Republican candidate John Kennedy defeated his Democratic rival Foster Campbell on Saturday in the run-off election for Louisiana’s U.S. Senate seat, giving the GOP a 52-48 majority there. Kennedy, the state’s treasurer, led early results by a comfortable margin. The race represented Democrats’ last chance to limit President-elect Donald Trump’s power in the Senate, where high-profile Cabinet and Supreme Court confirmation battles are imminent, before the next Congress is sworn in. But national Democrats made few efforts to invest heavily in a state Trump had carried a month earlier. Campbell, a member of the state’s Public Service Commission, told my colleague Clare Foran that he still hadn’t heard from the Democratic Senatorial Campaign Committee less than two weeks before election day. Kennedy succeeds fellow Republican David Vitter, who lost the state’s gubernatorial race last year to Democrat John Bel Edwards.
—French Prime Minister Bernard Cazeneuve has proposed extending France’s state of emergency until mid-2017. More here
—At least five people are dead after a cargo train exploded in a Bulgarian town. More here
—We’re live-blogging the news stories of the day below. All updates are in Eastern Standard Time (GMT -5).
Louisiana Republican John Kennedy Wins U.S. Senate Seat
Report: Russian Spies Tried to Aid Trump During U.S. Election
Multiple news outlets are reporting that U.S. intelligence officials have concluded the Russian government covertly intervened in the American presidential election to help President-elect Donald Trump win. According to the Washington Post and the New York Times, CIA officials have briefed top congressional leaders on their assessment of Russian-backed efforts to infiltrate the Democratic and Republican National Committees. Because hackers only released files from Democratic groups and officials, CIA analysis concluded it was an effort to tilt the election in Trump’s favor. In a statement, Trump dismissed the CIA’s reported conclusions and attacked the credibility of U.S. intelligence agencies. More of our coverage here.
Exxon's CEO Is Expected to Be Named Trump's Secretary of State
Rex Tillerson, the CEO of Exxon Mobil, is expected to be President-elect Donald Trump’s choice to be the next secretary of state, multiple news organizations are reporting Saturday. A public announcement has not come yet, but Tillerson would beat out other names in contention for the position, including Rudy Giuliani, the former New York City mayor and Trump loyalist, and Mitt Romney, the former Massachusetts governor and Trump critic. Tillerson, 64, has spent more than four decades at the world’s largest oil company, and as such has been at the forefront of deal-making around the world, a skill that would be useful in his new position. He is also regarded as close to Vladimir Putin, the Russian president, who in 2013 awarded him Russia’s Order of Friendship. That relationship could prove crucial in repairing U.S. relations with Russia, which were damaged after Russia’s invasion of Crimea and exacerbated by its intervention in the Syrian civil war.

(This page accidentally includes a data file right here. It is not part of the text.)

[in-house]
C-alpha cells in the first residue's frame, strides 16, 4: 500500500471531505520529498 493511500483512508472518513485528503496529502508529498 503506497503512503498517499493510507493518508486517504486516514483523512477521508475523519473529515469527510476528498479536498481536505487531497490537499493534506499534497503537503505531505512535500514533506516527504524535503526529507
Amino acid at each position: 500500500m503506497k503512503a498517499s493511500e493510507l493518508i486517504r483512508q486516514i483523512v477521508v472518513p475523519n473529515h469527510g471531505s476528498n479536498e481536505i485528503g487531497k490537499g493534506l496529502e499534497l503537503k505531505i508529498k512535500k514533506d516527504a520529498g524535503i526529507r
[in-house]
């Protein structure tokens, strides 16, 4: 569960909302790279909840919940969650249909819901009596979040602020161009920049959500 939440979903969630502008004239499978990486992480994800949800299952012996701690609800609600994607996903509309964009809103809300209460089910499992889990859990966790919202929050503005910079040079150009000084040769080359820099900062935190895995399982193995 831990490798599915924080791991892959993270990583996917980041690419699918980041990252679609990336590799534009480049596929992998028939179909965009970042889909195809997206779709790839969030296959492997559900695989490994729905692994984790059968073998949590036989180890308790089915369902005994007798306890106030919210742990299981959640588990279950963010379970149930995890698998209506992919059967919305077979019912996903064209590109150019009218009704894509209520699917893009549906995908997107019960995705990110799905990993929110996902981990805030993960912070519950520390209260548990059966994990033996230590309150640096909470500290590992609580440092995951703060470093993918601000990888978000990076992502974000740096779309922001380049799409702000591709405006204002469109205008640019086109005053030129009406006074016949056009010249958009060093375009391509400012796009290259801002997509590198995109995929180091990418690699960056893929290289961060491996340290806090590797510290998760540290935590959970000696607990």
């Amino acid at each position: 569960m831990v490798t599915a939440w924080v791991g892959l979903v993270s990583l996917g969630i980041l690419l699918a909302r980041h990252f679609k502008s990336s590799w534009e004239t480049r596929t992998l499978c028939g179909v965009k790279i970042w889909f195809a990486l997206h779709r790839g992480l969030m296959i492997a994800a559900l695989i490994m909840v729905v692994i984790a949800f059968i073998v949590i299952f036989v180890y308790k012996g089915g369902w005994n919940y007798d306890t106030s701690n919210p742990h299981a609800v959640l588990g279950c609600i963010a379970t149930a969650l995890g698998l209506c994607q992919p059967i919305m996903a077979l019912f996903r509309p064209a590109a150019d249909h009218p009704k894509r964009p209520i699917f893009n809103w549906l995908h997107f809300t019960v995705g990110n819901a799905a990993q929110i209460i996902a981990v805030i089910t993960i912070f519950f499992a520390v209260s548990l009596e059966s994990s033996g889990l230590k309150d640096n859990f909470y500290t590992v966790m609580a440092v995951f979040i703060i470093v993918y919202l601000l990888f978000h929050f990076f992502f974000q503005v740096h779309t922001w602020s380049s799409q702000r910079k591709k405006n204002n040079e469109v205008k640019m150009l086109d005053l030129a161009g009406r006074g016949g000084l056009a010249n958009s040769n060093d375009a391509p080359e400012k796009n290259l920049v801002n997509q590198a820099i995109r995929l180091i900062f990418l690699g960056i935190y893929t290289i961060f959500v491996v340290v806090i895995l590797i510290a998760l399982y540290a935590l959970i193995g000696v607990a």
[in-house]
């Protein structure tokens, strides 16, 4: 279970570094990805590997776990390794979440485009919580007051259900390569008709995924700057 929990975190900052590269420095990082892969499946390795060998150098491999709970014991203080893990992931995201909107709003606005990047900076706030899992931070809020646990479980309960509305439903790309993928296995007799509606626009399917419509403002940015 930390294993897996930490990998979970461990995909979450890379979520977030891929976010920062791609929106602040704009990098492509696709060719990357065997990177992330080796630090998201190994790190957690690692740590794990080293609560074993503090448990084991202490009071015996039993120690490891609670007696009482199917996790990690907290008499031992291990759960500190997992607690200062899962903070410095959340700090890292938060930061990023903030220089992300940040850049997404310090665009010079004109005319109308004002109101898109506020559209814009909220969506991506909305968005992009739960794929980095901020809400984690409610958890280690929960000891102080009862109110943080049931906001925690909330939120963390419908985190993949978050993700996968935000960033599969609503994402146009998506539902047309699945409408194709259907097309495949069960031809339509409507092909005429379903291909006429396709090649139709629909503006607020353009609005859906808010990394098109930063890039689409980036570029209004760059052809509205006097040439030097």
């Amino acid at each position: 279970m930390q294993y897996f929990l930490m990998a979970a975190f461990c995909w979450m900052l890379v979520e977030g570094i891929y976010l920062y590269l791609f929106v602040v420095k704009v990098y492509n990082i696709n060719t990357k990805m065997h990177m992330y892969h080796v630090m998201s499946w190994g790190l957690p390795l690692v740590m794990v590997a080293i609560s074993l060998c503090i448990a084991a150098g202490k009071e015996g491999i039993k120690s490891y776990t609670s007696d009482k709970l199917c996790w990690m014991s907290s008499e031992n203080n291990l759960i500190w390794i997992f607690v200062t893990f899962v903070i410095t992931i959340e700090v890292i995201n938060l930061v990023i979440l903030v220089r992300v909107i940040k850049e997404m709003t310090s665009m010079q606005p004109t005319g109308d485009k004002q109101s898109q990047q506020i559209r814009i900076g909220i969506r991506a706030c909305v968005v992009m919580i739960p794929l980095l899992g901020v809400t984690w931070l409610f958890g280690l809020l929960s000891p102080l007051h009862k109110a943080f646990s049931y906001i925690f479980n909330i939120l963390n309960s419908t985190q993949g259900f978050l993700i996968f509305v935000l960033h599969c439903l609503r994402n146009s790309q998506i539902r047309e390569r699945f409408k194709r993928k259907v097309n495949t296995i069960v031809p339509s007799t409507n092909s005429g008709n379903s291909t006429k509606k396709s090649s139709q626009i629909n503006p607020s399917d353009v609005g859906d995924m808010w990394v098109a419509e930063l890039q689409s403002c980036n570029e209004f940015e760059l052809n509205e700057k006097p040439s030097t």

Explosions Reported Near Istanbul Stadium
Two explosions injured at least 20 Turkish police officers outside Istanbul’s Vodafone Stadium on Saturday night, local officials said. Turkish Interior Minister Suleyman Solyu said the blasts appeared to be caused by a car bomb that detonated near a bus carrying riot police. The explosions occurred more than two hours after a soccer game between Beskitas, the home team, and Bursaspor; Beskitas won 2-1. The Associated Press reported that Bursaspor said none of its fans were injured in the blast, which struck near where their supporters exit the stadium. No groups have claimed responsibility for the blasts.
We’ll update this story with more information as it becomes available.
At least 5 Killed in Bulgarian Train Explosion
A cargo train exploded in at a station in Bulgarian village on Saturday, killing at least five people and wounding 29 others. The blast occurred in Hitrino, a small town in northeastern Bulgaria’s Shumen Province. Local officials told news outlets the train was carrying propylene, a highly volatile petrochemical, when the derailment occurred. The ensuing explosion damaged or destroyed at least 50 buildings, prompting local officials to evacuate surrounding neighborhoods as well. Rescue operations in the town are still ongoing and Bulgarian Prime Minister Boyko Borisov told local reporters “there will be more casualties for sure.” The derailment’s cause is still unknown.
France Mulls State of Emergency Extension
The French government plans to extend its state of emergency until the middle of 2017, French Prime Minister Bernard Cazeneuve said Saturday. French President Francois Hollande first imposed the state of emergency after the Paris terrorist attacks last November and has extended it four times since then. The current extension is set to expire in mid-January. Cazeneuve proposes another extension until July 15, 2017, which would cover the French presidential elections taking place in April and May as well as the annual Bastille Day celebrations on July 14. Another extension would need approval from French lawmakers before going into effect. The state of emergency, under which French law-enforcement agencies have increased powers to search and seize suspects, has already drawn criticism from international observers for its impact on civil liberties.